Religion and History

Thursday, December 17, 2015 - 3:30pm

It has been argued that secular (non-religious) individuals and organizations display highly moral standards without belief in god or religion. Admittedly, this is true as far as organizations, such as Doctors Without Borders, but not necessarily true of the individuals who actually do the work, many of them are quiet or religious people operating with compassion under religious morality. These humanitarians keep their religion to themselves, although they might be working under the...


Thursday, December 17, 2015 - 3:13pm

In the course and development of Western culture, the Judeo-Christian and the Graeco-Roman heritages became inextricably entwined becoming the twin pillars of Western civilization that have withstood the test of time. With the Hebrew experience, the Ten Commandments, the Old Testament, man was seen as having free will and having the capacity to do good or evil — i.e., develop moral conduct, for which he would be rewarded or punished in the afterlife.

Christianity and the New Testament...


Saturday, February 18, 2012 - 1:03pm

Introduction

Recently, Tom Scholl, who identified himself as a pastor of churches in Ohio and New York, as well as holding positions in several ecumenical organizations, wrote a 3-part article for my local newspaper, The Macon Telegraph, entitled "What the Koran says about Christianity." I thought it would be an interesting series to read, but I was greatly disappointed and not a little irked.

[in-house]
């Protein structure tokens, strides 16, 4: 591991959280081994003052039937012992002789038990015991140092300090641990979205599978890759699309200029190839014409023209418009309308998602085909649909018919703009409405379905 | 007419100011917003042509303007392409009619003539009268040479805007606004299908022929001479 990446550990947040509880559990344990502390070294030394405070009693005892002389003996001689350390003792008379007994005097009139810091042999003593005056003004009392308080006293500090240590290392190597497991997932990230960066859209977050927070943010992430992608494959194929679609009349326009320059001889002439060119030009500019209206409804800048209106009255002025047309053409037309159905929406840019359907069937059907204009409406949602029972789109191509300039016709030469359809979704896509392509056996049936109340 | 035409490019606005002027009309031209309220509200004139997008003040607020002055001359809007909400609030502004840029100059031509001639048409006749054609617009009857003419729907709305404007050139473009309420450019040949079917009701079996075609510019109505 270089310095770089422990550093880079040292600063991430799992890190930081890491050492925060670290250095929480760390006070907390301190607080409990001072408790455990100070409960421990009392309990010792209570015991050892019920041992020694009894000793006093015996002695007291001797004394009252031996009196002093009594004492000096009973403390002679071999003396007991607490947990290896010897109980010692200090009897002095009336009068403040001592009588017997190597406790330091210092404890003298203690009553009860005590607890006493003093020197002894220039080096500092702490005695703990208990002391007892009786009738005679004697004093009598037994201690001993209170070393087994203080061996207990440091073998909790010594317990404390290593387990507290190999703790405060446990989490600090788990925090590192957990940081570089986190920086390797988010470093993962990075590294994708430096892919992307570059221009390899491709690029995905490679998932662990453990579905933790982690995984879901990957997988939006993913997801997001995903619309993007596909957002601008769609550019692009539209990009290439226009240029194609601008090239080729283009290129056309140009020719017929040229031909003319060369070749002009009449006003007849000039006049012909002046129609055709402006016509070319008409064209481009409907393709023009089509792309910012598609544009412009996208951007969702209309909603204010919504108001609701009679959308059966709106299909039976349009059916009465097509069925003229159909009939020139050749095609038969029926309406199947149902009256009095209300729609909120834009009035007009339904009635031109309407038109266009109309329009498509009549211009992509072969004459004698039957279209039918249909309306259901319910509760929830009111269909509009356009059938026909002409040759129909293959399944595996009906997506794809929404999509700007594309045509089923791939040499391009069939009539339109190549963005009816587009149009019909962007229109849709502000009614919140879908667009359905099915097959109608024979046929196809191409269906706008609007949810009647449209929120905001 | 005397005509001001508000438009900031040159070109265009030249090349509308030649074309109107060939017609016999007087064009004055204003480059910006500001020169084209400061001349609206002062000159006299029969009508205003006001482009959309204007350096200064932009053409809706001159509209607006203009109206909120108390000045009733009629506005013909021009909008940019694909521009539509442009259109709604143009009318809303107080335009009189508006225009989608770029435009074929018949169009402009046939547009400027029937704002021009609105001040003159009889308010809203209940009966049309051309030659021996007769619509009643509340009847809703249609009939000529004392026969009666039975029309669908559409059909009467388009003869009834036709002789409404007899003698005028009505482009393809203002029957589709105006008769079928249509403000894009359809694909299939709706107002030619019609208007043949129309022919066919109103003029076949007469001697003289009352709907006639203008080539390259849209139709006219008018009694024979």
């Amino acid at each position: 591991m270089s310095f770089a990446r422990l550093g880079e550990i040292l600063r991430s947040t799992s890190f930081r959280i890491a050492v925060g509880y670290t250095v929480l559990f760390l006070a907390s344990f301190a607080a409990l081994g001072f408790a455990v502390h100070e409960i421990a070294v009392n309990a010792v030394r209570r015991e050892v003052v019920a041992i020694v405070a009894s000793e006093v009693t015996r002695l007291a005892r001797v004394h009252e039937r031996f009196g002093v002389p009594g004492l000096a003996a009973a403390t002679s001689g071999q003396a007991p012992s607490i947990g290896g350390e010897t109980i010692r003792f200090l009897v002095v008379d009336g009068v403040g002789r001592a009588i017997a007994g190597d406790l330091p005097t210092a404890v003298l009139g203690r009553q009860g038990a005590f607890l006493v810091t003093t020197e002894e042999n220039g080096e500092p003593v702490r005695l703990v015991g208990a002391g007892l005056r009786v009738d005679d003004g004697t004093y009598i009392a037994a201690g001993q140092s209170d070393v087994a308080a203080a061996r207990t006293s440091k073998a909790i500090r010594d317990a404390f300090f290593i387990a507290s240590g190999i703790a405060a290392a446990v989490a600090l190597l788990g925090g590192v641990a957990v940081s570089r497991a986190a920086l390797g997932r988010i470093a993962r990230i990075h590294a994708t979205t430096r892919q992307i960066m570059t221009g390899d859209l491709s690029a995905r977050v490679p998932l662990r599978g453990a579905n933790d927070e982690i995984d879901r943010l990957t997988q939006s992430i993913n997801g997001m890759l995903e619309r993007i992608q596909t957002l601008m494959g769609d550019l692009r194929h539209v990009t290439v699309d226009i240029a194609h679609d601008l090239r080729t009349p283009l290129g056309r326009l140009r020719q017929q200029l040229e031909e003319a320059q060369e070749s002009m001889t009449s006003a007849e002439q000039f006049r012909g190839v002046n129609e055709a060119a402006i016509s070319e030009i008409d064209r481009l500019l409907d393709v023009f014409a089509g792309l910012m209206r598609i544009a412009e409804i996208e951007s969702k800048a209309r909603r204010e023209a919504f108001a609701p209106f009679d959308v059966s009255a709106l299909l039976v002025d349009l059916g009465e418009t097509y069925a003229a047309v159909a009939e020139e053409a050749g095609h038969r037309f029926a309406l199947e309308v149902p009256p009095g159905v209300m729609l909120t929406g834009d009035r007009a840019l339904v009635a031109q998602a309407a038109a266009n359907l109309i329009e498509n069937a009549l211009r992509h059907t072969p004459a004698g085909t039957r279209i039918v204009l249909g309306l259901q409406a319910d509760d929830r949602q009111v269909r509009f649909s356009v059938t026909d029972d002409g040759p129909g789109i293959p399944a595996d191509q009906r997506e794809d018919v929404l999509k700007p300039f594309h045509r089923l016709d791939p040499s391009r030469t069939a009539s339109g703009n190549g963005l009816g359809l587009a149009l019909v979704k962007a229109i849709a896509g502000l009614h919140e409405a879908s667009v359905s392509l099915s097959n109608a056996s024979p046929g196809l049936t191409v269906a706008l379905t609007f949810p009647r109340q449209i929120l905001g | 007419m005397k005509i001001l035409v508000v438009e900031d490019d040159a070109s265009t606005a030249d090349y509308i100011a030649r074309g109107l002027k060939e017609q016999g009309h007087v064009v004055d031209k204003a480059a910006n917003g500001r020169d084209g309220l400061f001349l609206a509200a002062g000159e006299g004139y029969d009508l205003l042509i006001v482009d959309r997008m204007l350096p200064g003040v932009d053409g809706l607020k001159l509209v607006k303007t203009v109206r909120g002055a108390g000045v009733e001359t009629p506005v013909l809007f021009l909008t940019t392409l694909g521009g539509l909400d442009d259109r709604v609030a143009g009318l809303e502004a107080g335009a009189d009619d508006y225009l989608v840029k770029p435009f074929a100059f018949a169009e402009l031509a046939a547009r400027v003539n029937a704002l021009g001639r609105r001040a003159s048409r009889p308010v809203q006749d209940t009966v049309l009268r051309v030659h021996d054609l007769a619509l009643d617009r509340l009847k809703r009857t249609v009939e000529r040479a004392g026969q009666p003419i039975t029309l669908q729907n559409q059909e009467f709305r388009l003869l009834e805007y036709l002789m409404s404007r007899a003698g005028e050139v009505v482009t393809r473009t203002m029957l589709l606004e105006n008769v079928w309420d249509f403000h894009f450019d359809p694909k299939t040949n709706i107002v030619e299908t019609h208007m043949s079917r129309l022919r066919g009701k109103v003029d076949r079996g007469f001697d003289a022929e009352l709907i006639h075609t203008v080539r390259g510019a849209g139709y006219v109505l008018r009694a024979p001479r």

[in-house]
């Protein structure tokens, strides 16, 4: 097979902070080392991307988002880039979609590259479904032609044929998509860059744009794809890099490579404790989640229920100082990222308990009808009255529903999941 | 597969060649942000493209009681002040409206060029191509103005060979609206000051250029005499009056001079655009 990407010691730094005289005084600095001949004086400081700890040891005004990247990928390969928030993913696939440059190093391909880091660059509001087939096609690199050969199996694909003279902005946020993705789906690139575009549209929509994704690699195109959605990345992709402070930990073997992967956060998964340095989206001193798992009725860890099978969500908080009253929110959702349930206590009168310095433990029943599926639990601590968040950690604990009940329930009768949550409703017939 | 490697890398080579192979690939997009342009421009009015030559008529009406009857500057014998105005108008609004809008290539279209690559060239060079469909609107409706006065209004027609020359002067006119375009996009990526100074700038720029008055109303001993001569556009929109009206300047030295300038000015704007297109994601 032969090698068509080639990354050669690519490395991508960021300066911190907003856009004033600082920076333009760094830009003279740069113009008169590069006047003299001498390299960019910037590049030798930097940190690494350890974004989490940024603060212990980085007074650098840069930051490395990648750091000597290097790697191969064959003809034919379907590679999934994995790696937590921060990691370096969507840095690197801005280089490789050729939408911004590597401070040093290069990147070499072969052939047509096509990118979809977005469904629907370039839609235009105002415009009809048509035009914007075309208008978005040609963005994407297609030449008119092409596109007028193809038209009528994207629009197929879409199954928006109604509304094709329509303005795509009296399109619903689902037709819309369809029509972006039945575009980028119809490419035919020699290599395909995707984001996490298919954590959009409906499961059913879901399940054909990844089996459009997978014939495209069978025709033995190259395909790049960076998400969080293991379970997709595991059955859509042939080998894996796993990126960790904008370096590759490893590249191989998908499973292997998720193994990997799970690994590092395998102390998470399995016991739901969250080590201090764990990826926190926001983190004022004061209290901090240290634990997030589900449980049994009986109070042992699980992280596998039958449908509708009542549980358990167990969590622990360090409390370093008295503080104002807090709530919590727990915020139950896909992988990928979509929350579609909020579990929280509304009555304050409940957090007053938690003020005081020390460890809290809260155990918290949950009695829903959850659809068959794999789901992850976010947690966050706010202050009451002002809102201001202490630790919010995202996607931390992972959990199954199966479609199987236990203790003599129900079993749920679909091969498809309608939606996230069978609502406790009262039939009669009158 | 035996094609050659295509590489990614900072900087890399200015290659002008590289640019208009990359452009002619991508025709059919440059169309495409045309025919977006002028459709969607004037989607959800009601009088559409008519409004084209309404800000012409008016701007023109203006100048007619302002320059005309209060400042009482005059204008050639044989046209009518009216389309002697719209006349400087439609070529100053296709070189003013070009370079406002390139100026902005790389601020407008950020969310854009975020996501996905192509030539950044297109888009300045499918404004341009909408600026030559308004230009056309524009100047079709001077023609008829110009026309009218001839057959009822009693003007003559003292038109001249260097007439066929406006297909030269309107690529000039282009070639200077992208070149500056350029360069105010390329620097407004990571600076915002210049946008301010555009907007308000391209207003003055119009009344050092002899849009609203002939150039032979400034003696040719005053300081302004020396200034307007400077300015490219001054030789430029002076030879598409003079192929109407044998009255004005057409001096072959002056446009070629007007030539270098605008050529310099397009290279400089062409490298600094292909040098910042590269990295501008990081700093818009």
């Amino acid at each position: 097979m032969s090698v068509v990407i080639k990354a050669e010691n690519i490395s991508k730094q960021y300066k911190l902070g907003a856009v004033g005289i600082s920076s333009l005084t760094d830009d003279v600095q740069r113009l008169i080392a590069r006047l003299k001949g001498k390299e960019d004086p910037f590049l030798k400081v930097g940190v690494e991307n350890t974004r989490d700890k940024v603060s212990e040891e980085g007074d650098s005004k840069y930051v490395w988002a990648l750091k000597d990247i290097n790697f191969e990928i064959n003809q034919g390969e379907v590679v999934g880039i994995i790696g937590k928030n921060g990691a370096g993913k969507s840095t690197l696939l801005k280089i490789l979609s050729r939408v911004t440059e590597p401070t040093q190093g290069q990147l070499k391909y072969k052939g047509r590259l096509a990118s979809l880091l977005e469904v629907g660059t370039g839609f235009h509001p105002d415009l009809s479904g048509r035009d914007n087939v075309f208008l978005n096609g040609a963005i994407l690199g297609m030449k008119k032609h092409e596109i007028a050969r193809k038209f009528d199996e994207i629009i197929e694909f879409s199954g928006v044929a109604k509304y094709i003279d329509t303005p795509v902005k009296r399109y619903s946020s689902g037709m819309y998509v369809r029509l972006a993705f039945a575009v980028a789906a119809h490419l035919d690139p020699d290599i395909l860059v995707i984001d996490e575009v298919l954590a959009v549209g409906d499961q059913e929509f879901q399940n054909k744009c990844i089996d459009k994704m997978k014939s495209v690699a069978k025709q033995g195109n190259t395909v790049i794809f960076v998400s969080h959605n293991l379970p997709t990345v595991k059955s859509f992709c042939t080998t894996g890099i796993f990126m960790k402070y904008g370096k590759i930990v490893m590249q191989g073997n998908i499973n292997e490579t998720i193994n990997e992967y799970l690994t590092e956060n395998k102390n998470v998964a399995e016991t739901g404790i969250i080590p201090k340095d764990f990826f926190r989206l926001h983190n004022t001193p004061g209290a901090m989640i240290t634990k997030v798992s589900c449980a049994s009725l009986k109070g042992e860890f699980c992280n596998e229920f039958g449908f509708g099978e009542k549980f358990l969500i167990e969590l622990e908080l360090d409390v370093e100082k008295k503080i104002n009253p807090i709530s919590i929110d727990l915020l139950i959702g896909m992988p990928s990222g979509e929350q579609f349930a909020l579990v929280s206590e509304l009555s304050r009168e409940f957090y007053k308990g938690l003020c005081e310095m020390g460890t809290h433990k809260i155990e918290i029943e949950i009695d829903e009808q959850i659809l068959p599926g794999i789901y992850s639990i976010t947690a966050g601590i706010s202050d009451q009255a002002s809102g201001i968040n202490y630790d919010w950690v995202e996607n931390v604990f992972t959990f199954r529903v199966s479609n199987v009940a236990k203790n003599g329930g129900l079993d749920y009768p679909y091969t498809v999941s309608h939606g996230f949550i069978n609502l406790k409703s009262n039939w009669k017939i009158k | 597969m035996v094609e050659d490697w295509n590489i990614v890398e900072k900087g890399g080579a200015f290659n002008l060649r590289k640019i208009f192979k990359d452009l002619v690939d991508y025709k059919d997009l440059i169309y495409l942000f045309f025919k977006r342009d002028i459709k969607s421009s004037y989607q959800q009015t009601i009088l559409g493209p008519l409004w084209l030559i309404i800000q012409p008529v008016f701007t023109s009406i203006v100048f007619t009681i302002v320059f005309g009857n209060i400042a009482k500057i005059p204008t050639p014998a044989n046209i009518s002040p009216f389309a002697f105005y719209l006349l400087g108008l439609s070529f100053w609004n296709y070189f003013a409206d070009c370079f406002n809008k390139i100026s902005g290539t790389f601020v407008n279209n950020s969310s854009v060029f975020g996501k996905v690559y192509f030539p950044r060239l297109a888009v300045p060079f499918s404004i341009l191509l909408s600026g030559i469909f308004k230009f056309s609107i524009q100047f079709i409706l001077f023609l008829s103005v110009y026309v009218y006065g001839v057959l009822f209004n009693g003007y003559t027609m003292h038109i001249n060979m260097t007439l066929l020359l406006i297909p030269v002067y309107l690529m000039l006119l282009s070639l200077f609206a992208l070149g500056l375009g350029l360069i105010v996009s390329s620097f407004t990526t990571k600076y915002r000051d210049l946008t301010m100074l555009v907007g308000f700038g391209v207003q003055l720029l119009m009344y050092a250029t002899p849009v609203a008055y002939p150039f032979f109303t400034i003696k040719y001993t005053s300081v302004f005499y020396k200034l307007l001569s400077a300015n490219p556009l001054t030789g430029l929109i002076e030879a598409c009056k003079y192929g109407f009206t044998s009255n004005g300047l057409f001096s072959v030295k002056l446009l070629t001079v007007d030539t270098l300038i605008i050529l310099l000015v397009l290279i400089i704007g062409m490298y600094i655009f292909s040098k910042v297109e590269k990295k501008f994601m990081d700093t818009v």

It could have been an apologia about the goodness of Islam...


Friday, November 25, 2011 - 10:43am

The Sale of Indulgences

A few words are in order regarding the Sale of Indulgences that Martin Luther so much decried. The clergy were authorized by the Catholic Church to absolve penitents from the guilt of his sins and from punishment in the hellish inferno of the hereafter, but it did not absolve them from doing penance on earth. We must remember that the substitution of monetary fines for punishment of a crime was a well established practice in secular European...


Monday, September 12, 2011 - 10:52am

I apologize in advance to those here who have already assiduously learned these Medieval history lessons and find them redundant in their intellectual ordnance. If you already know about the Inquisition, the Crusades — and their historic relationship to Western civilization, please skip this post!

Here is a brief Random Note almost parenthetic note on the much talked about and maligned, but little understood Spanish Inquisition. Let us just say, the Spanish Inquisition (right) was, in...


Wednesday, September 7, 2011 - 5:32pm

Recently, as if on cue, I have noticed liberal jabs at religion of a peculiar nature. It is as if, from the coldness of his tomb, Karl Marx (photo, below) was inciting these little jabs by his latter day disciples to prop up yet another aspect of his failing communist (socialist) philosophy, a philosophy that refuses to die. In his Communist Manifesto (1848), Marx wrote, “Religion is the opiate of the people.” Lenin expounded, "Religion is one of the forms of spiritual oppression...